Telemetry and Instrumentation by Morgan Sandercock

Since the beginning of the Perlan 2, I have been responsible for the systems on the glider: life support and pressurization, data network and telemetry, flutter measurement and the permanent science instruments.  I ran experiments on the batteries to check their performance at low temperatures. I worked with the flutter engineers to determine the minimum measurements required to confirm the flutter calculations.

In 2023 there has been considerable “bit rot” and systems that were previously working required new code to keep them working. The camera heaters were a big pain to get them working again. The new systems this year are the GPS-RO science, the Thales satellite transmitter and the power supply for Thales. Just running one more power circuit required a new custom box (3D printed on my own printer) with its own software as well as updating software on the displays and control units.

Thales Communication by Michael Batalia

Michael Batalia: For the past three years, the Perlan Project has been engaged in a significant collaboration with Thales, aimed at conducting rigorous tests of low-power, low-bandwidth in-flight satellite communication technology. These tests have been conducted aboard both the Grob G 520 “Egrett” tow plane and the Perlan 2 glider, each equipped with specialized test units designed to push the boundaries of what is possible in satellite communication during flight. We are thrilled to announce that we will be sharing some groundbreaking developments and exciting news arising from these tests as they reach their conclusion.

These developments would not be possible without the collaborative effort of two other respected partners, Iridium and Videosoft, who have joined forces with Thales in this venture. Their unwavering support has been nothing short of astonishing for the Perlan Project, reinforcing our mission to explore the outer limits of aviation and aerospace innovation.

As we venture forward with Thales, Iridium, and Videosoft as our trusted partners, we are excited about the future possibilities that lie ahead for the Perlan Project. This collaboration underscores our commitment to pushing the boundaries of aerospace technology, and we eagerly anticipate sharing the remarkable achievements and advancements that will emerge from these collective efforts.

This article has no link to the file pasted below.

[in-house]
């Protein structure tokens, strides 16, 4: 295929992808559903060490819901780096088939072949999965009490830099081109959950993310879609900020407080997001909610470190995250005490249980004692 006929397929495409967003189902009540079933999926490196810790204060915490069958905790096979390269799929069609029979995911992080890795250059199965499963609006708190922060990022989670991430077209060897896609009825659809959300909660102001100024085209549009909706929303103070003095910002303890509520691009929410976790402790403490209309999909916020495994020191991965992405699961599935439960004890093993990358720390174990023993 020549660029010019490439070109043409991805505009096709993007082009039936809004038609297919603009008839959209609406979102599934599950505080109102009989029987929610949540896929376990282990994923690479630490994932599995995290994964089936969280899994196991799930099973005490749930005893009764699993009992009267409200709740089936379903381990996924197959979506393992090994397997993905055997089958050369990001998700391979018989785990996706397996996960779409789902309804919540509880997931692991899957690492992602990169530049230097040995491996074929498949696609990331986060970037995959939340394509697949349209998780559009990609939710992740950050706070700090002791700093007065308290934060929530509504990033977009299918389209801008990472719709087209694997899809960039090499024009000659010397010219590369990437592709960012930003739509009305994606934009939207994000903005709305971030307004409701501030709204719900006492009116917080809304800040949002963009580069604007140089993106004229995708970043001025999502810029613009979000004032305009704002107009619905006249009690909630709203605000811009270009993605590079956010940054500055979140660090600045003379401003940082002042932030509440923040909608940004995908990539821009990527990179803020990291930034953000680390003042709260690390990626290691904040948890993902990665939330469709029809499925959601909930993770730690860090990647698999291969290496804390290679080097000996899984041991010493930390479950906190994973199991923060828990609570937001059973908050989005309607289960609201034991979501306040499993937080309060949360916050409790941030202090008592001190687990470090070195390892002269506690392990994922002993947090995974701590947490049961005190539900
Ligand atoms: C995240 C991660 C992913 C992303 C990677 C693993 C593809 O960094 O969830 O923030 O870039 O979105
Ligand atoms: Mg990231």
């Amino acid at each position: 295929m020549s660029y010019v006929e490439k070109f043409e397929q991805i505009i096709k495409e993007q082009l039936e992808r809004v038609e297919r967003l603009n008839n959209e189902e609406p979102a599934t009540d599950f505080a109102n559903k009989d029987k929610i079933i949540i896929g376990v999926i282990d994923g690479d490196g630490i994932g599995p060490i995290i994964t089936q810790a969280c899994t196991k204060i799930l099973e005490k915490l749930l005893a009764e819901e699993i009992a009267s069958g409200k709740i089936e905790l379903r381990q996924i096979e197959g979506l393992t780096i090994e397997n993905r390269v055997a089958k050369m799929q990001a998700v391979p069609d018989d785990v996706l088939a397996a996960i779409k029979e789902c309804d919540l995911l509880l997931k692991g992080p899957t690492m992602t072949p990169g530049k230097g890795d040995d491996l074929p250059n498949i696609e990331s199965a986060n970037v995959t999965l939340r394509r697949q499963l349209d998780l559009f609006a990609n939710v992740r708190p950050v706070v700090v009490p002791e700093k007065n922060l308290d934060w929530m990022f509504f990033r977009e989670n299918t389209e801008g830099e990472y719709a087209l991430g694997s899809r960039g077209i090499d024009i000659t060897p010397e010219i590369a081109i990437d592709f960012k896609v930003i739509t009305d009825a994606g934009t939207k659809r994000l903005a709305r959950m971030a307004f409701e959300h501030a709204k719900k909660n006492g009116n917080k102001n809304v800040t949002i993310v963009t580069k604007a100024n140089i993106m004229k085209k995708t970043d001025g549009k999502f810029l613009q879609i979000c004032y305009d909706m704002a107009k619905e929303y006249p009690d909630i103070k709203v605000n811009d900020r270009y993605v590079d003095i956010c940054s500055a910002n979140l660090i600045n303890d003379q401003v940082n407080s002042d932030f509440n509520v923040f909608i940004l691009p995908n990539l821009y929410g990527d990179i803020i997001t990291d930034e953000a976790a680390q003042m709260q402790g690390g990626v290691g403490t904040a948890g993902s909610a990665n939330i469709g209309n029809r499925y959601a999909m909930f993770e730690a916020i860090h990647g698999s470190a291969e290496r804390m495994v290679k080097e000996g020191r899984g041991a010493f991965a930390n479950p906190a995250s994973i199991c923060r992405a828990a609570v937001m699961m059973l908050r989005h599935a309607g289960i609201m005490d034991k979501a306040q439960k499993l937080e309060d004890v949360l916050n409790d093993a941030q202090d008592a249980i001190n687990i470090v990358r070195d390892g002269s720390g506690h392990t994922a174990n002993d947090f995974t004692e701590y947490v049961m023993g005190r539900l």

Logistics – Tago De Pietro and Jackie Payne

Tago De Pietro To bring such a project to Argentina in 2023 is very complex. I’m only going to talk about the logistics after the vessel carrying the Perlan container arrives at the port in Chile. Just to cross the Andes in the winter between Chile and Argentina, you have to have perfect timing. There are many things involved: weather, permits (which can expire if you have to wait for bad weather), truck availability, multiple insurances, customs, and very extensive amounts of paperwork. And this is just the beginning.
Once the container is in customs, you need to work for a couple of weeks with your customs broker, to make sure that everything is lined up to be able to release the container from customs. Sometimes it takes longer than two weeks for the release. You need to open the container to make sure that everything is tied down and in position to do a long journey by truck from Mendoza to El Calafate.
Four days on the road and you monitor the progress every day. Finally the truck gets to El Calafate. This season, it was very difficult due to the road conditions because of weather, ice, snow and rain for the whole trip in Patagonia. When it gets to El Calafate we have to present all the paperwork to be able to enter the international airport.   A crane must be arranged to download the container. Finally the container gets to our hangar that will be the home for the Perlan glider for the next two months.
In addition to container logistics Tago monitors other necessary paperwork needed for temporary importation such as the Letter of Invitation, and the NOTAM. He makes reservations for lodging at multiple sites and rental cars. And you can sometimes hear him on the radio giving interviews and updates about the team’s arrival.
For Jackie’s portion of the logistics see a prior blog

There’s still more team members with voices to be heard, including our interns. Stay tuned for Part Three.

Perlan soars! Jackie